• and consider extracorporeal membrane oxygenation for rescue.20

Recommended products to help you fight ARDS

Capnography monitoring

OxyMask™* EtCO2 with microstream™ connector

Oxygen therapy is the main treatment for ARDS as it improves the oxygen level in the blood and promotes organ functionality. Measuring the level of EtCO2, capnography waveform and respiratory rate are essential to help assess the level of respiratory distress and the efficacy of a treatment.

The OxyMask™* EtCO2 with microstream™ connector is engineered to deliver a wide range of O2 levels (up to 15 lpm, and 65% FiO2) and captures EtCO2 sampling. Microstream is a low flow, plug & play leading capnography monitoring technology that does not require individual patient calibration and is not affected by the presence of other gases.

These therapies allow for early application of optimal oxygen. 

Pulse oximetry

Nellcor™ bedside SpO₂ patient monitoring system, PM100N

Engineered with key clinical features, the Nellcor™ pulse oximeters measurements are tied to true arterial oxygen saturation and cardiac induced pulse. It offers advanced digital signal processing technology for reliable operation even during low perfusion and signal interference, including patient motion. And LoSat™ expanded the accuracy range of 60% to 100% SpO2 when used with Nellcor™ pulse oximetry adhesive sensors with OxiMax™ technology.

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2. Beitler JR, Schoenfeld DA, Thompson BT. Preventing ARDS: progress, promise, and pitfalls. Chest. 2014;146(4):1102-1113.

3. Diamond M, Peniston HL, Sanghavi D, et al. Acute Respiratory Distress Syndrome. [Updated 2021 Jul 25]. In: StatPearls [Internet]. Treasure Island (FL): StatPearls Publishing; 2021 Jan-. Available at:

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11. Matthay MA, Zemans RL, Zimmerman GA, et al. Acute respiratory distress syndrome. Nat Rev Dis Prim. 2018;5:18.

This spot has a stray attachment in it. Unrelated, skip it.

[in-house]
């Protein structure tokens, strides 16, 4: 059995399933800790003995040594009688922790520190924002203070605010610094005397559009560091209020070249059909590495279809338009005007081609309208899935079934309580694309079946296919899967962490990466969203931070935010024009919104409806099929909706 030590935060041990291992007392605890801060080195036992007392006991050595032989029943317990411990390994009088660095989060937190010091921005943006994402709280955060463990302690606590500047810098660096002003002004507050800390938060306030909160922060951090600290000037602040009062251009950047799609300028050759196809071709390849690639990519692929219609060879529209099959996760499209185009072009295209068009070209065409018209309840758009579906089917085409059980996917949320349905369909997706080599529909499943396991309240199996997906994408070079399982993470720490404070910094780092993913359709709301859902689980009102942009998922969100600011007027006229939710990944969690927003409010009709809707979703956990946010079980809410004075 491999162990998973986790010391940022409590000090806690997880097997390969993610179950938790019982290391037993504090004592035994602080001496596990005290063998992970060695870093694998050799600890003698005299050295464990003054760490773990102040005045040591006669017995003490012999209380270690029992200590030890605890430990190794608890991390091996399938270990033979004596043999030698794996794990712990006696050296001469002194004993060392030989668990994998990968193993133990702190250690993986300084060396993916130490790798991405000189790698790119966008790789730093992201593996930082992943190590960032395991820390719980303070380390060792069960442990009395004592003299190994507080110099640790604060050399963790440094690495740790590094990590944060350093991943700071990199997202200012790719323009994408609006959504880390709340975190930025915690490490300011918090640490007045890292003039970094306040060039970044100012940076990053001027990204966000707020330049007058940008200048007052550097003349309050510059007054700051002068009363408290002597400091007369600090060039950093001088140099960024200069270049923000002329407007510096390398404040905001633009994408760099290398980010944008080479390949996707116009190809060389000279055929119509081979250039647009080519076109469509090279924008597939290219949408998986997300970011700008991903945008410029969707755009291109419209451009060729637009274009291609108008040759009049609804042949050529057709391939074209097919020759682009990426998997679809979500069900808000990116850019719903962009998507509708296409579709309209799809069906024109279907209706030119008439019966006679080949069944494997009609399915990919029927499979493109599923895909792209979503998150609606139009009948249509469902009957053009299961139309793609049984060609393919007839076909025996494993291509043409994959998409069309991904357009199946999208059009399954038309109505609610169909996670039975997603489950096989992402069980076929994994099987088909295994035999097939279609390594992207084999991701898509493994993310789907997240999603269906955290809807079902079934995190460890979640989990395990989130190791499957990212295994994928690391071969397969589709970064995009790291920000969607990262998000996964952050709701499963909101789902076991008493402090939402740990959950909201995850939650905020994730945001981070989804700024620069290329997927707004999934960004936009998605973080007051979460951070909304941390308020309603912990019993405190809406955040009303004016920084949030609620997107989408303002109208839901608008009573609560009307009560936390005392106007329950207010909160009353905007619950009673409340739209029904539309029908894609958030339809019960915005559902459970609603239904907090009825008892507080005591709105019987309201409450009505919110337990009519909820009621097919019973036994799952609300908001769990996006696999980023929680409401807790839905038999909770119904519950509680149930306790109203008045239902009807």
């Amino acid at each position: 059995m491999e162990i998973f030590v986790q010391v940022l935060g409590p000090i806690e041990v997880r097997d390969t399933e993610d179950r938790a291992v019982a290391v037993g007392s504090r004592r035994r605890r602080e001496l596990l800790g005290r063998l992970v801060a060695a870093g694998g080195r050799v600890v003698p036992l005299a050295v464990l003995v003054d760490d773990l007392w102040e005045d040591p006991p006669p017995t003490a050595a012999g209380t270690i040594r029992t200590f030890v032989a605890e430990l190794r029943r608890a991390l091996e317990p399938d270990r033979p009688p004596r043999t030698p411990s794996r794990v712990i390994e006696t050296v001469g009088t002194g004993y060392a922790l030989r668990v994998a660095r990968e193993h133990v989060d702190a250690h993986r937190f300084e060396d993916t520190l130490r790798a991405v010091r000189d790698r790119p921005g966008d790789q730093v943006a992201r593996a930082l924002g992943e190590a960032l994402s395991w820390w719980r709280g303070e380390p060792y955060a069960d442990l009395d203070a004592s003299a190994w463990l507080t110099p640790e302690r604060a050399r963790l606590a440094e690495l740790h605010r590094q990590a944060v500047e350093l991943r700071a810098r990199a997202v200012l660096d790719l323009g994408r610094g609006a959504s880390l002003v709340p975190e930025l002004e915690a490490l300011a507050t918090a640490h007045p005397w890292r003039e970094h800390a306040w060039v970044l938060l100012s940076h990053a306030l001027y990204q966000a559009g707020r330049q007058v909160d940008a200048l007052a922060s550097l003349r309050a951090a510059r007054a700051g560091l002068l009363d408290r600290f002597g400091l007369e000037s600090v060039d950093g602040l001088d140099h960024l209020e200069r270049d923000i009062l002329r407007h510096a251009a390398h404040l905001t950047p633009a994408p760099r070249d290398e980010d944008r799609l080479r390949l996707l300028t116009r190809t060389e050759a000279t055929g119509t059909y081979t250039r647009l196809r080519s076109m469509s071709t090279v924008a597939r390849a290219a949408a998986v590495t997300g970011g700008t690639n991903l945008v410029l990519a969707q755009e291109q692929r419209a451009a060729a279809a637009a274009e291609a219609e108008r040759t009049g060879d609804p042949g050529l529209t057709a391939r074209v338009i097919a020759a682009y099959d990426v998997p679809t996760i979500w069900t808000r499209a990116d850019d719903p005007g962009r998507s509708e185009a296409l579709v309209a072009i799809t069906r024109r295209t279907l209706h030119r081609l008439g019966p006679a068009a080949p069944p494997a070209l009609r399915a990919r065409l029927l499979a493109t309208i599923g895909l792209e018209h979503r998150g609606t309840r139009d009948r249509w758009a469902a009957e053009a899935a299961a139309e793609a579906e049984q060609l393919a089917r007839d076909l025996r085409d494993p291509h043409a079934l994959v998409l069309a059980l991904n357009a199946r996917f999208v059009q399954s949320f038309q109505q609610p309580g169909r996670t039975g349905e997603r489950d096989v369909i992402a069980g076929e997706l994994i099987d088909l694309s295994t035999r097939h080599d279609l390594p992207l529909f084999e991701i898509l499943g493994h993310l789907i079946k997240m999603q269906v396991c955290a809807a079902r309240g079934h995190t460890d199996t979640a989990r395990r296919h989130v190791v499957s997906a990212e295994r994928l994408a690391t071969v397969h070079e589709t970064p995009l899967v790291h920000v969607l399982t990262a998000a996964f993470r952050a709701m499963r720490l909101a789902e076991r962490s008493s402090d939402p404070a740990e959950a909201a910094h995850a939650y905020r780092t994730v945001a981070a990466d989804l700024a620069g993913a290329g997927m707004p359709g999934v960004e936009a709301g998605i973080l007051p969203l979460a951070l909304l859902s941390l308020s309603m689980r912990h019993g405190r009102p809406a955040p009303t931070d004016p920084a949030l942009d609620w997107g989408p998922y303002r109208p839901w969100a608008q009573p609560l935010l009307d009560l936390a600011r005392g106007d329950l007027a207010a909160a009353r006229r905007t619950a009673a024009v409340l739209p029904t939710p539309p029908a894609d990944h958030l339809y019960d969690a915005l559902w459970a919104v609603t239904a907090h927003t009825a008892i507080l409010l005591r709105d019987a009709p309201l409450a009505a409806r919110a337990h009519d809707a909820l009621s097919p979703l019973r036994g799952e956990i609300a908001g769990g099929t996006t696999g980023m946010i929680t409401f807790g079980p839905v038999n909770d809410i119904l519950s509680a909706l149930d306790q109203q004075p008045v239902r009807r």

12. Ohshimo, S. Oxygen administration for patients with ARDS. j intensive care 9, 17 (2021).

13. Combes A, Hajage D, Capellier G, et al. Extracorporeal Membrane Oxygenation for Severe Acute Respiratory Distress Syndrome. N Engl J Med. 2018;378(21):1965-1975.

14. ARDS Definition Task Force, Ranieri VM, Rubenfeld GD, et al. Acute respiratory distress syndrome: the Berlin Definition. JAMA. 2012;307(23):2526-2533.

15. Matthay MA, Zemans RL, Zimmerman GA, et al. Acute respiratory distress syndrome. Nat Rev Dis Primers. 2019;5(1):18. Published 2019 Mar 14. doi:10.1038/s41572-019-0069-0

16. Acute Respiratory Distress Syndrome Network, Brower RG, Matthay MA, et al. Ventilation with lower tidal volumes as compared with traditional tidal volumes for acute lung injury and the acute respiratory distress syndrome. N Engl J Med. 2000;342(18):1301-1308.

17. Amato MB, Meade MO, Slutsky AS, et al. Driving pressure and survival in the acute respiratory distress syndrome. N Engl J Med. 2015;372(8):747-755.

18. Pelosi, P., Ball, L., Barbas, C.S.V. et al. Personalized mechanical ventilation in acute respiratory distress syndrome. Crit Care 25, 250 (2021).

19. Orloff KE, Turner DA, Rehder KJ. The Current State of Pediatric Acute Respiratory Distress Syndrome. Pediatr Allergy Immunol Pulmonol. 2019;32(2):35-44.

20. Gibson PG, Qin L, Puah SH. COVID-19 acute respiratory distress syndrome (ARDS): clinical features and differences from typical pre-COVID-19 ARDS. Med J Aust. 2020;213(2):54-56.e1. doi:10.5694/mja2.50674

21. Acute Respiratory Distress Syndrome (ARDS). (2022, June 6). Yale Medicine.

22. Mina B, Newton A, Hadda V. Noninvasive Ventilation in Treatment of Respiratory Failure-Related COVID-19 Infection: Review of the Literature. Can Respir J. 2022;2022:9914081. Published 2022 Aug 31.

23. Sodhi K, Chanchalani G. Awake Proning: Current Evidence and Practical Considerations. Indian J Crit Care Med. 2020;24(12):1236-1241

24. Oto J., Chenelle T.C. at al, A Comparison of Leak compensation in CUTE Care Ventilators During Noninvasive and Invasive Ventilation: A Lung Model Study, Respir Care. 2013 Dec;58(12):2027-37. doi: 10.4187/respcare.02466. Epub 2013 May 21. PMID: 23696688.

25. Biselli PJ, Kirkness JP, Grote L, et al. Nasal high flow therapy reduces work of breathing compared with oxygen during sleep in COPD and smoking controls: a prospective observational study. J Appl Physiol (1985). 2017;122(1):82–88

26. Loss SH, De Oliveira RP, Maccari JG, Savi A, Boniatti MM, Hetzel MP, et al. The reality of patients requiring prolonged mechanical ventilation: a multicenter study. Rev Bras Ter Intensiv. 2015;27:26–35

27. Itagaki T. Chenelle T et all, Effects of Leak Compensation on Patient-Ventilator Synchrony During Premature/Neonatal Invasive and Noninvasive Ventilation: A Lung Model Study, Respir Care. 2017; 62(1): 22-23 Daedalus Enterprises